Many of the women had real talent. Mary let loose the first two notes of “At Last,” and the audience went wild. They were on their feet cheering her on. Those two notes were powerful and rich, surprisingly commanding. Geri was a flutist, and her playing was sweetly evocative. My BFF, Geraldine, played the piano with enthusiasm and skill.
I didn’t win. I didn’t even place. I found myself feeling oddly disappointed. I hadn’t really expected to win. I’m not sure I even wanted to win. I wanted the tiara; I wanted the sash; I wanted to walk out on the streets with my tiara and sash. But I did not want to carve out time from my busy schedule to make expected appearances at small town festivities, parades, and launching of ships-kind-of-things.
But I did think I deserved a place. Out of 14 contestants, there were four runners-up (altogether, five winners). As I stood on the stage, listening to the winners being announced, I hoped that I would receive some recognition, that I would be rewarded for what I thought had been a good show on my part. I not only look good for my age, I feel fantastic. I have defied my genetic destiny; my mother and sister were both dead of cancer long before they reached the age I am now. I have achieved this feat through diligence, discipline, study, applying principles of health to my life-style. I think I exuded my feel-good/grab-life-by-the-horns attitude on the stage.
Yet, I came to understand that none of these qualities that I feel I embody — my “off-stage” abilities, assets, attributes, intelligence, virtues, accomplishments, even talent — that comprise the full person I am — indeed, the person I have made myself into being — these qualities that I think of as going into the “mark” of a woman — none of them mattered to the judges. These more ephemeral qualities are the ones that had been reflected in my written application, which each of the judges had reviewed. The judges are meant to understand that there are lives lived beyond the performance on the stage. They are meant to take these qualities into consideration in their judging criteria; and I had gone into the pageant believing that the life I have chosen to live would be recognized as worthy of acknowledgement.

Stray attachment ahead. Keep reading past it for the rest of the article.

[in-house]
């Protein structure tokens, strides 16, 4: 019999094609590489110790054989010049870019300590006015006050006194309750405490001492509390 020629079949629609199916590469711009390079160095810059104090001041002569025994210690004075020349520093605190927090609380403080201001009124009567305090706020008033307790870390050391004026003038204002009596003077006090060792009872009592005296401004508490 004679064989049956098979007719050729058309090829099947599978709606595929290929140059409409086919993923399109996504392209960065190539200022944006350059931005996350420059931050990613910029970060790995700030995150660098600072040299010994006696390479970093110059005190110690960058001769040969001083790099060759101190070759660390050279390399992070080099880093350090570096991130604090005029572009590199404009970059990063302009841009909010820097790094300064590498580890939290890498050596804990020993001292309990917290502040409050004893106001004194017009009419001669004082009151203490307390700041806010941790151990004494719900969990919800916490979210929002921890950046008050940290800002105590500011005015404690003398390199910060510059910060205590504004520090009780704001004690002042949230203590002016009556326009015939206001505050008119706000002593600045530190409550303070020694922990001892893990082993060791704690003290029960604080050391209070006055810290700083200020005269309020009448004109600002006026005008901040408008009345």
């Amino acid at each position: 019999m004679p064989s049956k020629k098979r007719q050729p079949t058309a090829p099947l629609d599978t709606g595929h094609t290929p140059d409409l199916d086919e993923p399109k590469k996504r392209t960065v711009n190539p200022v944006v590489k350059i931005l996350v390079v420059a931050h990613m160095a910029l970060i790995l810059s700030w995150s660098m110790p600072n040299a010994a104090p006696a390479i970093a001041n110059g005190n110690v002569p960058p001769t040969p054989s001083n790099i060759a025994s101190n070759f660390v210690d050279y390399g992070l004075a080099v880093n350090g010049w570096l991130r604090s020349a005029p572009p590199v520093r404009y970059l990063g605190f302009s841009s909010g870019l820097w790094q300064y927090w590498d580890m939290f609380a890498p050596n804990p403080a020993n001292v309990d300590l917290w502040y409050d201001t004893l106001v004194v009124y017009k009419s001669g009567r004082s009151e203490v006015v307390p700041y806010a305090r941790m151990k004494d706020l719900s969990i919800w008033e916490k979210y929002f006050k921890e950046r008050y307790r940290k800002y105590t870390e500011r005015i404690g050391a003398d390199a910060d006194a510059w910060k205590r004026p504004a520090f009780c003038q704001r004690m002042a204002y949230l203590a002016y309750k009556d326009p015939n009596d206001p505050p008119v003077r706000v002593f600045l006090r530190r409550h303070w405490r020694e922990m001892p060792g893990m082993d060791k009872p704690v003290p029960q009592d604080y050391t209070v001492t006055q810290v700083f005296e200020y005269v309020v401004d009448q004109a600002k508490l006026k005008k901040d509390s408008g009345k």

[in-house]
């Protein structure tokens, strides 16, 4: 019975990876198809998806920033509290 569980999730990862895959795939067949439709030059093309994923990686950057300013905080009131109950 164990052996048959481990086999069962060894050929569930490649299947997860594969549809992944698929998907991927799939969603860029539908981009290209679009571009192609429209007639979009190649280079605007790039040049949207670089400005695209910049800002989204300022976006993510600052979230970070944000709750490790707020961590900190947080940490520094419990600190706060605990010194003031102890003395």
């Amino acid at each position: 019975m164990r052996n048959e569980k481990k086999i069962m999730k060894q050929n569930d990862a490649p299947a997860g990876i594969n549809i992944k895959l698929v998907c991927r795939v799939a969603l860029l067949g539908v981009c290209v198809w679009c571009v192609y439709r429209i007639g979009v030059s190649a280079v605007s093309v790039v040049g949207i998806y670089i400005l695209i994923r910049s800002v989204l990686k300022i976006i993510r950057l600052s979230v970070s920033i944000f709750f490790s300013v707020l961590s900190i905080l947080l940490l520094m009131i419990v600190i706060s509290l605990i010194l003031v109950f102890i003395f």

Yet, it appears that to be a winner, in New Jersey, only one attribute matters: the ability to sing. People look at me oddly when I sing. In fact, in my talent presentation, I made fun of my inability to sing or dance. But, in the history of this pageant, as far as I can tell, no contestant has ever won who does not sing.
I thought deeply before I decided to send an email to the administrator of the contest, Johanne. I suggested that having five winners in a field of 14 leads to disappointment, if not outright humiliation, to not get any recognition at all. I thought that in the future, they might want to narrow the field of runners-up to make losing less embarrassing. Or, alternatively, give awards for other accomplishments, as in an award for Miss Congeniality (I would have been happy with “Most Well-Read”). Johanne thanked me graciously for my suggestion, and told me that they had concluded that this didn’t work. She said that it was called “tokenism” for non-winners, and was viewed as an insult. I, however, would have experienced it as acknowledgement.
I cc’d both my email and Johanne’s response to all the contestants. My letter created a subsequent firestorm of complaints amongst those who did not place. We, the “losers” in the group, began talking forthrightly about our experiences. We called ourselves the Malcontents, and in our emails to each other, we decided that we were engaging in a form of group therapy. I was the designated official Malcontents Psychologist.